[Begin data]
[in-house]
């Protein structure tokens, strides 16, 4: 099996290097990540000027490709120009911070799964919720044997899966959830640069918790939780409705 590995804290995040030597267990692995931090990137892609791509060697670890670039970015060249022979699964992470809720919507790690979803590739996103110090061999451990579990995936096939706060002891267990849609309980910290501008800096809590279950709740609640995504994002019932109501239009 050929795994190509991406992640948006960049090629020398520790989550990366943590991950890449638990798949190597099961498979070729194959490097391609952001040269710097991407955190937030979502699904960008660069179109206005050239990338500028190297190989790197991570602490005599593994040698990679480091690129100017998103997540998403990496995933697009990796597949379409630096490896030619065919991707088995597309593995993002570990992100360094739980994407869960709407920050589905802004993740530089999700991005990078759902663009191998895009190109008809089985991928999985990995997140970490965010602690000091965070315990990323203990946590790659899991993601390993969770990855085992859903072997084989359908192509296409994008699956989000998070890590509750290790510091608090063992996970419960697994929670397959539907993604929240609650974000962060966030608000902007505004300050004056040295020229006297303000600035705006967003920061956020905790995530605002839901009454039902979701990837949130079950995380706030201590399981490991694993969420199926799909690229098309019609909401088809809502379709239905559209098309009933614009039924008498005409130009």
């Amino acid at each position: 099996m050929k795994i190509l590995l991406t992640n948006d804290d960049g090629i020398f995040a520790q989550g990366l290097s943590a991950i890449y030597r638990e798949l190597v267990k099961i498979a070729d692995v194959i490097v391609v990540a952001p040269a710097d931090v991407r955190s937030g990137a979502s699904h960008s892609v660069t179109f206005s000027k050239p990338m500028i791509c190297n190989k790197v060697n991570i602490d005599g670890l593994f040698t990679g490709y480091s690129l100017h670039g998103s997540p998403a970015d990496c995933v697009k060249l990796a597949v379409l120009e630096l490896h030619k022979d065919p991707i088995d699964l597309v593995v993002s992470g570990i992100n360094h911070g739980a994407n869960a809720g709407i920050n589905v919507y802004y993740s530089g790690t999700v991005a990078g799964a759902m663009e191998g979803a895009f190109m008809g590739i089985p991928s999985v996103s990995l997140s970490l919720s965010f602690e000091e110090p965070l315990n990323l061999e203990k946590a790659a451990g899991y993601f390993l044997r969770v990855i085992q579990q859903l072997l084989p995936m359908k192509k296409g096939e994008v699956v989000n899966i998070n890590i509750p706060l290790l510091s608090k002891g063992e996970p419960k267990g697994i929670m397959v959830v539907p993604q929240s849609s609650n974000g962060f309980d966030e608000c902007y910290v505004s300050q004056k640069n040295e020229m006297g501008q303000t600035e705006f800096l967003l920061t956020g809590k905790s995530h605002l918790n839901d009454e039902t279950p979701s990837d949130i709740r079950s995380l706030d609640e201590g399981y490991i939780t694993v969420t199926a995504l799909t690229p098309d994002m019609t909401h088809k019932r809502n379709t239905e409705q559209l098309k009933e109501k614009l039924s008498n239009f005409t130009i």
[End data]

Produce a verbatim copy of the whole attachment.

[in-house]
């Protein structure tokens, strides 16, 4: 099996290097990540000027490709120009911070799964919720044997899966959830640069918790939780409705 590995804290995040030597267990692995931090990137892609791509060697670890670039970015060249022979699964992470809720919507790690979803590739996103110090061999451990579990995936096939706060002891267990849609309980910290501008800096809590279950709740609640995504994002019932109501239009 050929795994190509991406992640948006960049090629020398520790989550990366943590991950890449638990798949190597099961498979070729194959490097391609952001040269710097991407955190937030979502699904960008660069179109206005050239990338500028190297190989790197991570602490005599593994040698990679480091690129100017998103997540998403990496995933697009990796597949379409630096490896030619065919991707088995597309593995993002570990992100360094739980994407869960709407920050589905802004993740530089999700991005990078759902663009191998895009190109008809089985991928999985990995997140970490965010602690000091965070315990990323203990946590790659899991993601390993969770990855085992859903072997084989359908192509296409994008699956989000998070890590509750290790510091608090063992996970419960697994929670397959539907993604929240609650974000962060966030608000902007505004300050004056040295020229006297303000600035705006967003920061956020905790995530605002839901009454039902979701990837949130079950995380706030201590399981490991694993969420199926799909690229098309019609909401088809809502379709239905559209098309009933614009039924008498005409130009």
């Amino acid at each position: 099996m050929k795994i190509l590995l991406t992640n948006d804290d960049g090629i020398f995040a520790q989550g990366l290097s943590a991950i890449y030597r638990e798949l190597v267990k099961i498979a070729d692995v194959i490097v391609v990540a952001p040269a710097d931090v991407r955190s937030g990137a979502s699904h960008s892609v660069t179109f206005s000027k050239p990338m500028i791509c190297n190989k790197v060697n991570i602490d005599g670890l593994f040698t990679g490709y480091s690129l100017h670039g998103s997540p998403a970015d990496c995933v697009k060249l990796a597949v379409l120009e630096l490896h030619k022979d065919p991707i088995d699964l597309v593995v993002s992470g570990i992100n360094h911070g739980a994407n869960a809720g709407i920050n589905v919507y802004y993740s530089g790690t999700v991005a990078g799964a759902m663009e191998g979803a895009f190109m008809g590739i089985p991928s999985v996103s990995l997140s970490l919720s965010f602690e000091e110090p965070l315990n990323l061999e203990k946590a790659a451990g899991y993601f390993l044997r969770v990855i085992q579990q859903l072997l084989p995936m359908k192509k296409g096939e994008v699956v989000n899966i998070n890590i509750p706060l290790l510091s608090k002891g063992e996970p419960k267990g697994i929670m397959v959830v539907p993604q929240s849609s609650n974000g962060f309980d966030e608000c902007y910290v505004s300050q004056k640069n040295e020229m006297g501008q303000t600035e705006f800096l967003l920061t956020g809590k905790s995530h605002l918790n839901d009454e039902t279950p979701s990837d949130i709740r079950s995380l706030d609640e201590g399981y490991i939780t694993v969420t199926a995504l799909t690229p098309d994002m019609t909401h088809k019932r809502n379709t239905e409705q559209l098309k009933e109501k614009l039924s008498n239009f005409t130009i």